This recipe can be made up to two weeks in advance and kept in refrigerator.  Warning…it makes a lot, so if you have a small crowd, cut ingredients in half! 


Do Ahead Turkey Gravy

Like I indicated above, making the gravy last minute causes chaos in the kitchen.  Who knew you could make it early and freeze it until the big day.  Brilliant.


4 Turkey Wings

Olive Oil

2 cups of chopped onions (I use a bag of frozen chopped onions…easier)

1 cup water

2 quarts chicken brothe

3/4 cup chopped carrot

1/2 tsp dried thyme

3/4 cup wondra flour (you can use all purpose but Wondra is better for gravy)

1/2 c. butter (1 stick)

1/4 tsp black pepper


  • Preheat oven to 400 degrees F (200 degrees C). Arrange a single layer of turkey wings in a large roasting pan. Brush wings with olive oil.  Scatter the onions over the top of the wings. Roast in the preheated oven for 1-1/4 hours or until wings are browned.
  • Place browned wings and onions in a 5 quart stockpot. Add water to roasting pan and stir, scraping up any brown bits on the bottom of the pan. Pour the the water from the pan into the stockpot. Stir in 6 cups of broth, carrot, and thyme. Bring to a boil. Reduce heat to medium-low and simmer uncovered for 1-1/2 hours.
  • Remove wings from the pot and place on a cutting board. When the wings are cool, pull off the skin and meat. Discard the skin and save the meat for another use. Strain contents of stockpot through a large strainer into a 3 quart saucepan. Press on the vegetables to extract any remaining liquid. Discard the vegetables and skim the fat off the liquid and reserve in a frying pan. Bring the contents of the pot to a gentle boil.
  • In a frying pan (with reserved fat), whisk flour, 1/2 cup butter and the remaining 2 cups chicken broth until smooth. Gradually whisk the flour mixture until the “floury smell of the flour is gone”…about five minutes.  (You just made a roux!)
  •  Pour the Roux into the simmering turkey broth; simmer 3-4 minutes or until the gravy has thickened. Stir in the pepper. Serve immediately or pour into containers and refrigerate or freeze.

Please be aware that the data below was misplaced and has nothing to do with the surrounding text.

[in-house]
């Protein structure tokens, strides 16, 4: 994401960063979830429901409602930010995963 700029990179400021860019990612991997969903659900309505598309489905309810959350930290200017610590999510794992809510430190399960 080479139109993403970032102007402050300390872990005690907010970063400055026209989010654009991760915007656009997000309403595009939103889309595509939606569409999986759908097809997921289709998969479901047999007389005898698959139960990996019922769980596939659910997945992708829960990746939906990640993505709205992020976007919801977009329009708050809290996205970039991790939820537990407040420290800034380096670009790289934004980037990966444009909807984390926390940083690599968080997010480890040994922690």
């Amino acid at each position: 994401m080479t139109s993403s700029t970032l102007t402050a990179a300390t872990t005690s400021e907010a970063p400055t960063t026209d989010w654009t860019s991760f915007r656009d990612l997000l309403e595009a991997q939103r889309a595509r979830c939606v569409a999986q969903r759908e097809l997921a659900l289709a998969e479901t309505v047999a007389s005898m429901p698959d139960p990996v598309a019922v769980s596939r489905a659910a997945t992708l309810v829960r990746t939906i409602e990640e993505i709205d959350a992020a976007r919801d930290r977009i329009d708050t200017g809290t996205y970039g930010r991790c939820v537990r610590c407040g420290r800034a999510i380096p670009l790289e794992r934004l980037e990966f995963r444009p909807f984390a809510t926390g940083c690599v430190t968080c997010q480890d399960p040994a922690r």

If you freeze, warm gradually in sauce pan the day of Thanksgiving.  Enjoy!


Make Ahead Sausage and Sage Stuffing

This is my mother-in-law’s recipe.  It’s truly the best stuffing I’ve ever had.  It makes a huge batch, though.  So…adjust measurements as you see fit.  (Remember…you are freezing it, so buy some smaller containers and freeze for other meals.  What a treat!)


3 pounds sage breakfast sausage (I use Bob Evans)

2 1/4 cups of chopped onions

4 1/2 cups of chopped celery (I chopped two celery hearts)

2 1/4 cups butter, melted

16 cups of dried bread cubes (I used two loaves of Pepperidge Farm House White bread.  Cubed and dried for 24 hours.)

9 tsp. of poultry seasoning

3/4 tsp. ground black pepper

6-8 cups of chicken broth (to be used the day of cooking)


  • Cook sausage. Do not drain!  Put aside.


  • Melt margarine in large sauce pan or frying pan. 
  • Saute; onions and celery in butter until onion is tender. DO NOT BROWN. Add poultry seasoning, pepper. Stir. 
  • In large bowl, (and I mean honking huge bowl) mix bread crumbs, butter mixture, sausage and drippings.  Mix well..with your CLEAN hands.  Be careful it’s hot.
  • Place the stuffing in a buttered casserole dish.  (I needed three 9×13 dishes)
  • Allow stuffing to cool, cover tightly and freeze.
  • 24 hours before meal, place stuffing in refrigerator.  Thaw.
  • Before baking, pour 2-3 cups of chicken broth (per 9×13 pan) in stuffing to moisten.  Cover and bake at 350 for 45 minutes, basting occasionally to keep moist.